I’m playing with an idea. Tell me if this makes any sense:
This is for all the folks out there who think “kink” is a walled garden, regardless of which side of the wall you think you’re on.
I’ve always been squicked by stupid jokes about how comical two submissives trying to play together would be. People make similar jokes about dominant-on-dominant dynamics, but they’re not nearly as…derogatory. In fact, they generally seem to take the line that one of them would just “force” the other to submit and “well, that’s kinda hot.” Ugh. But with two submissives, gosh, what would they even DO?!
First of all, for the record, I just want to say that the few experiences I’ve had of being in a submissive space and playing with a partner who’s also in a submissive space have been deliciously sweet and sexy and anyone who thinks that’s hilarious can go cake themselves. Your erotic imagination is sad and shallow.
Second and more interestingly, however, I’m curious about the nature of the political relationship between dominant and submissive identities. It seems to me, insofar as we want to map an oppression-culture conscious understanding of domism to power dynamics on the micro-level, that “being submissive” is a way of being oriented toward the world, while “being dominant” is a way of being oriented toward other peoples’ submission. In other words, as an oppressor-identity in a power hierarchy, “dominance” only exists in opposition to being submissive — but the inverse is not true. In fact, what’s true about the other side of the coin is simply that submission is not a monolith. Much like “whiteness” as a cultural identity only exists in terms of being a supposed non-ethnicity; whereas the cultural identities of People of Color are based in actual histories and also often infused with traditions of resistance and resilience. Much as “straight” categorically means “not queer,” while “queer” means all this other delightful stuff that has very little to do with straightness.
This isn’t really that interesting. I’ve said this stuff before. But what occurred to me just now is that “dominance” is specifically defined around fetishizing others’ submission. In short, submissives are…not a monolith but dominants are, by definition, submissive-fetishists.
Where this takes me is right back around to the “jokes” at the beginning: In this context, the idea that there’s some kind of natural and necessary relationship between dominance and submission smacks, to me, of other arguments claiming that someone with a fetishized body/identity/orientation only has a chance to be meaningfully intimate with someone who fetishizes their identity.
Now, I’ve had long conversations with many loved ones about target-identity fetishism. (“Target-identity fetishism,” or being attracted to people because they’re members of a population that is oppressed by a population that you’re a member of, is different from being turned on by the fact that someone has an oppressed identity that you share; I’ll be more attracted to other queer folks because they’re queer all night and day and I think that’s just fine. Likewise, being more attracted to someone because of a privilege they have that you don’t is…a form of internalized oppression, but that’s a whole different essay.) I believe that target identity-fetishism is deeply ethically problematic and also that it’s a kink many people legitimately have. You all know I think YKINMKBYKIOK is bullshit; just because someone gets off on something doesn’t make it magically non-oppressive. At the same time, I’m certainly not going to automatically ostracize complex human beings who I love from my communities or my bedroom just because they have ethically problematic kinks. Hell, I have ethically problematic kinks in spades. Mine don’t happen to be target-identity fetishes. (I don’t think…) But they’re no less problematic, and I don’t think that means I’m undeserving of affection and fulfillment.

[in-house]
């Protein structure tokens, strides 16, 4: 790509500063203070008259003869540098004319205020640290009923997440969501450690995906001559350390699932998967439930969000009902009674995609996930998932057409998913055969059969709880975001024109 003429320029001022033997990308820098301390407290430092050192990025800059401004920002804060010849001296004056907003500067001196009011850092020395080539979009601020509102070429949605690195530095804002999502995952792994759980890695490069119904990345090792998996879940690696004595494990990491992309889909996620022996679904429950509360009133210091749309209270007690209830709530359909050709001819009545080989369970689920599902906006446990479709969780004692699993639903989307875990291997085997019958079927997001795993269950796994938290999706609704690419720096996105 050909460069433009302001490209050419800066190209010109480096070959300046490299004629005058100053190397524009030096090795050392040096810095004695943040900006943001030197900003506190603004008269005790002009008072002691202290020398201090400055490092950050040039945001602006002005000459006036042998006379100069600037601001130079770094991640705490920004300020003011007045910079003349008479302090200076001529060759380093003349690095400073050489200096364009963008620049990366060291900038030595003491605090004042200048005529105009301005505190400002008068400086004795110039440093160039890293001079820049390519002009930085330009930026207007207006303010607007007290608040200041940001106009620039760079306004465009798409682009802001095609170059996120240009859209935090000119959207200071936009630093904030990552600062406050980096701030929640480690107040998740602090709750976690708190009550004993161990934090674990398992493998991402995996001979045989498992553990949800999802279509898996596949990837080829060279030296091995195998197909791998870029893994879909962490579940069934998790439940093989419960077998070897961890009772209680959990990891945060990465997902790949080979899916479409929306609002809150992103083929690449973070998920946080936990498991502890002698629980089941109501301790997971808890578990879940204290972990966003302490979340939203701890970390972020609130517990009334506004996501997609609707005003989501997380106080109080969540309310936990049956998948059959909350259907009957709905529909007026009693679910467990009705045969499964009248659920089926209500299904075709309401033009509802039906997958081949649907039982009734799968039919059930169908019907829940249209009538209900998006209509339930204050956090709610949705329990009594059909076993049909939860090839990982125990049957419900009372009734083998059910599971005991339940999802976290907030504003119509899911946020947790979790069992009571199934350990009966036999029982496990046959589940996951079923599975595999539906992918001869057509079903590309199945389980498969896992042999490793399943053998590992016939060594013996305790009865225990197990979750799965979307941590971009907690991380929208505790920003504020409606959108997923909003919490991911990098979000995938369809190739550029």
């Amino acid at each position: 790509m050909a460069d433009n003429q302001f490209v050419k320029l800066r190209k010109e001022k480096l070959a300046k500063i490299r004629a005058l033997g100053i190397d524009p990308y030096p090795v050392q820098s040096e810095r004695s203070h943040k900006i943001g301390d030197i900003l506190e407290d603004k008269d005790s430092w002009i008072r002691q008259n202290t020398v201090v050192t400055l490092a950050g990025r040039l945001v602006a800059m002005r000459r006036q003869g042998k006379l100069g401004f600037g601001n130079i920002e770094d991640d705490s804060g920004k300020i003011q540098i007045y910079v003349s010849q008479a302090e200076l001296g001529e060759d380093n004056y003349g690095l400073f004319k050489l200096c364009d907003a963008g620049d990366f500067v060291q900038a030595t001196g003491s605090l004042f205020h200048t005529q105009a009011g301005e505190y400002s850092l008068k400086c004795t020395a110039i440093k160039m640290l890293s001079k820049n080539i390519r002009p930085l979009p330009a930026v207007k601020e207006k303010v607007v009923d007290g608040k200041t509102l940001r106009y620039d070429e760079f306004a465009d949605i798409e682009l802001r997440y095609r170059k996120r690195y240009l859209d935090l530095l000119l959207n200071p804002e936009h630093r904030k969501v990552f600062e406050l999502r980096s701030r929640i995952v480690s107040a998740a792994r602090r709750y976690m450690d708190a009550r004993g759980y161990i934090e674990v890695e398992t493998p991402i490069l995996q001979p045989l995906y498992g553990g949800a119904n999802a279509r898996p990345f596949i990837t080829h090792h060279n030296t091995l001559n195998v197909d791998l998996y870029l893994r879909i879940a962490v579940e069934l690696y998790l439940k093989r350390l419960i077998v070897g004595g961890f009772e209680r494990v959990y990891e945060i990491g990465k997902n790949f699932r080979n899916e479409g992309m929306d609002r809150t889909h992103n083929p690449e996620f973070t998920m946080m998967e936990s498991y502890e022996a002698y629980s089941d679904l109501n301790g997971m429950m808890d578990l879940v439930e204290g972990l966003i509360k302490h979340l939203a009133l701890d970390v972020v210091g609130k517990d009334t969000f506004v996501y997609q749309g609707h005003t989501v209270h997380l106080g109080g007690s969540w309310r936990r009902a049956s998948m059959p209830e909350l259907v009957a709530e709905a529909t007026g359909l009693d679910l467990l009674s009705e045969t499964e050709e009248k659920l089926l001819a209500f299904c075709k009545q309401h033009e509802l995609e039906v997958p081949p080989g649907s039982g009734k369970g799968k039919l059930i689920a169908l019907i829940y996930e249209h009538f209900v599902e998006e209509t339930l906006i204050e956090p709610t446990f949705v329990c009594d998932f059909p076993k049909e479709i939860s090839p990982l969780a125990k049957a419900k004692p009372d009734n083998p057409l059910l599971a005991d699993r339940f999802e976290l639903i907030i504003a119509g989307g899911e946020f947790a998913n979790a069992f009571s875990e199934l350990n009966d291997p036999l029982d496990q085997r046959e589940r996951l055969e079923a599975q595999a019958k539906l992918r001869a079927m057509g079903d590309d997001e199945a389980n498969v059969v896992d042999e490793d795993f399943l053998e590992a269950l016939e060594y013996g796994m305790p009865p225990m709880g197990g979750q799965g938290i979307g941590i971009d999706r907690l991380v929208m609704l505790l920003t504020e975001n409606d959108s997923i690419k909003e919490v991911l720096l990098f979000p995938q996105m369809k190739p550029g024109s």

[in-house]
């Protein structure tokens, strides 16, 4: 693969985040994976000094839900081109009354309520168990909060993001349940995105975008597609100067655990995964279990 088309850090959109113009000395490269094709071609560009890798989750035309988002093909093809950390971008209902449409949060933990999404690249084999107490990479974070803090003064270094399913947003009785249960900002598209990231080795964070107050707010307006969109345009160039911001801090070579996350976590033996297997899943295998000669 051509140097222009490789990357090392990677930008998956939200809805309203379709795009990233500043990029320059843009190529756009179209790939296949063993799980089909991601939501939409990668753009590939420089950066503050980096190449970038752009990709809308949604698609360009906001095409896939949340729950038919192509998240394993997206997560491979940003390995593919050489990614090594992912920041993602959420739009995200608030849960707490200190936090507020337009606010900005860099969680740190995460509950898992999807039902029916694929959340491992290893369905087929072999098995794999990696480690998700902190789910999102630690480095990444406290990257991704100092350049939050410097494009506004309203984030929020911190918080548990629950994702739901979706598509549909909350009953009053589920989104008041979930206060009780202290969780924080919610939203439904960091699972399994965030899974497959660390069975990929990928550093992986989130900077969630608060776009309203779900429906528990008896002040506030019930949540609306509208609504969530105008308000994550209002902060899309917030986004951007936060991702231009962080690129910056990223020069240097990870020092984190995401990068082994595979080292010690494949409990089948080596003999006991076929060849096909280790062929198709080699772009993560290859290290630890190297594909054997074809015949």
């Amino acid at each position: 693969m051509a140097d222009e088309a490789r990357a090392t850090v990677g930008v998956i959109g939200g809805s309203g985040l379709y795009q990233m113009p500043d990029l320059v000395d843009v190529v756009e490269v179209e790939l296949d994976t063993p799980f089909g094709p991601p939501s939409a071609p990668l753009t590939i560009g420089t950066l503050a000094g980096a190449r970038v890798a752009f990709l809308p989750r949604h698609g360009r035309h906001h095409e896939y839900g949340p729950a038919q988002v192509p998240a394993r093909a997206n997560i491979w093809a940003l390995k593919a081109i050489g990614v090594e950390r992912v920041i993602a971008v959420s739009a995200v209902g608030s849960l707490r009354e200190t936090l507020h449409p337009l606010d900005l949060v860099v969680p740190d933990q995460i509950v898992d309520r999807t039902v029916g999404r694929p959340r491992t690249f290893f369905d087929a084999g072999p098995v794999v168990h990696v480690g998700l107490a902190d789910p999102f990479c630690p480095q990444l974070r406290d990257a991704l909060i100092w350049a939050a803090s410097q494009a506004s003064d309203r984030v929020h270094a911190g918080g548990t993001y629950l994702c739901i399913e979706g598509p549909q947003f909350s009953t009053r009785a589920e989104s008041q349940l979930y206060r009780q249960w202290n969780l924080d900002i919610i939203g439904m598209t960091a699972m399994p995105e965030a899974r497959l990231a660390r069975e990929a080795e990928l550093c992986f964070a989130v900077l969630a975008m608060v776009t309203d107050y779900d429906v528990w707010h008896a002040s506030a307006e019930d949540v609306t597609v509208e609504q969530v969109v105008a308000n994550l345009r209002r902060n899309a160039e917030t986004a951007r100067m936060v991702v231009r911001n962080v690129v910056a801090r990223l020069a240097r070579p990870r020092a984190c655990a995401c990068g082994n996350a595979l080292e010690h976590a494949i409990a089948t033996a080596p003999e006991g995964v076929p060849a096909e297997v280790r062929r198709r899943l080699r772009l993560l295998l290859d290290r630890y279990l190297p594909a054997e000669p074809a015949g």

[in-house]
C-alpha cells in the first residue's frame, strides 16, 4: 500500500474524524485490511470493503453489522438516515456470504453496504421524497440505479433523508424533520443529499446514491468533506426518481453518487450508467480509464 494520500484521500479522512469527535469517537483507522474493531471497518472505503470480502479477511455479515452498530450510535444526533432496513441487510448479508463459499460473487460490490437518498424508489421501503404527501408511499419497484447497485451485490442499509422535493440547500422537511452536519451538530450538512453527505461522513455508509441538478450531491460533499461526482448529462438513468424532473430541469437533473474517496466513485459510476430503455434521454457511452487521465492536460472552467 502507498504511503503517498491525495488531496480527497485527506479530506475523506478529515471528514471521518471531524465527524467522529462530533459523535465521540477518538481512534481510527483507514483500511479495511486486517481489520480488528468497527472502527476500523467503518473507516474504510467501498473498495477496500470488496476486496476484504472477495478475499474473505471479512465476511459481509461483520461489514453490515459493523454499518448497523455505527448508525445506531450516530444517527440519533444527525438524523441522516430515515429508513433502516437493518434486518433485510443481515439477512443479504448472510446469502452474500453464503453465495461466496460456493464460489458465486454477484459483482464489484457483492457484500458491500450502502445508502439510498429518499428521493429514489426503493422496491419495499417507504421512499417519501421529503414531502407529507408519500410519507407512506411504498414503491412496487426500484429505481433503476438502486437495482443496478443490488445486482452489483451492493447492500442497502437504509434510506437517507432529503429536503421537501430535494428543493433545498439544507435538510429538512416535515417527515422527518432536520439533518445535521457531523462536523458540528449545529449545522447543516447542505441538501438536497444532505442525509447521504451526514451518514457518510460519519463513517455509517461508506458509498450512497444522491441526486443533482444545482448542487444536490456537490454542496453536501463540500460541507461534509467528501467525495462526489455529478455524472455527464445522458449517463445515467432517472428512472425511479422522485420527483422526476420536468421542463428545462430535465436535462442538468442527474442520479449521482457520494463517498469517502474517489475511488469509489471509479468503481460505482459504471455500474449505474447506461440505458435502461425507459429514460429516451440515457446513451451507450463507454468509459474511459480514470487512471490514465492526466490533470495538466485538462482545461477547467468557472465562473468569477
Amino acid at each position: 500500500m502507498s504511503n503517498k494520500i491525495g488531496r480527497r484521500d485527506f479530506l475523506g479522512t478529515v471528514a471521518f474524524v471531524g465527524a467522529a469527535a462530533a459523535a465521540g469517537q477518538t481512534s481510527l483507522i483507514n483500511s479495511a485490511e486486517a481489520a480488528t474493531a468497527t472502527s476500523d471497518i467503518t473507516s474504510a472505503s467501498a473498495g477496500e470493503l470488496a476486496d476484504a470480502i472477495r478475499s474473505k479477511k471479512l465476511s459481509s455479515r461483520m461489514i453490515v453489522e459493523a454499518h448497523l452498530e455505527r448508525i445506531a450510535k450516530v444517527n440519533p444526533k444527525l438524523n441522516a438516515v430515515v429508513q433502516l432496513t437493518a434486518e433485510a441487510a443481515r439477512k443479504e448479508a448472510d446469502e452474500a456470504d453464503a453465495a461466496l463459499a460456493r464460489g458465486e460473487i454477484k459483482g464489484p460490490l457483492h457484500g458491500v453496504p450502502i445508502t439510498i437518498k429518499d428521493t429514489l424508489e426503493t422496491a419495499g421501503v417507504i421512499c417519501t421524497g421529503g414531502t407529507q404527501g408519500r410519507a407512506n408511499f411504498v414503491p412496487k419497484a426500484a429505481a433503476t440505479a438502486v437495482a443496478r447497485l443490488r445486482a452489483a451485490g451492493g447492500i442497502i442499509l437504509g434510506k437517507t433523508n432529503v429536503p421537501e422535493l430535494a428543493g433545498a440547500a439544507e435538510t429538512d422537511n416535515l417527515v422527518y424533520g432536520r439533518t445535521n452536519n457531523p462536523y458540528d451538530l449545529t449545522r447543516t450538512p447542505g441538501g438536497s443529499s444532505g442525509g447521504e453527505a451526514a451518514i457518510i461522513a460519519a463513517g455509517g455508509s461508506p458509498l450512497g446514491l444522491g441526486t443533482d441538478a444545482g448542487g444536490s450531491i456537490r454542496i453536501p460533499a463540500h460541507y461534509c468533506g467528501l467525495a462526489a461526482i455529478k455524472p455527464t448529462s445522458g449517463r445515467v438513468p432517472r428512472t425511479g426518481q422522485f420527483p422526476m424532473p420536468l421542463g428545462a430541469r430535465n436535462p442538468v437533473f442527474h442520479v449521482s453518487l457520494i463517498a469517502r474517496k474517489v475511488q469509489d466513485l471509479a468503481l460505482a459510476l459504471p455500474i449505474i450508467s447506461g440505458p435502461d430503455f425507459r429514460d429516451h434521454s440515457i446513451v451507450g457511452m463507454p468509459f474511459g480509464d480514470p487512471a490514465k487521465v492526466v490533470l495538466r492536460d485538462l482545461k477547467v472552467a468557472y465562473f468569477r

Target-identity fetishism is, essentially, being turned on by a loved one’s scars. And I can totally get that. Scars can be sexy. Some peoples’ scars are beautiful. But they’re beautiful scars — so let’s acknowledge that that’s complicated and try not to be assholes about it. The place of peace I’ve come to with lovers who are, for example, more attracted to me because I’m fat is something like this: “This is something I like about myself, because I do like myself, but it’s also something about me that has been a source of pain and a site of violence throughout my life. I’m proud of who I am and I can sit with — and, honestly, perhaps even appreciate — the fact that you find this thing about me attractive, but only if I know you understand that you’re being turned on by something that’s also complicated and painful for me.” It’s not about not feeling what you feel. It’s about not being in denial about what your feelings mean or how they impact me. And, more than anything, it’s about being thoughtful and patient with the incredible complexities of each others’ humanity.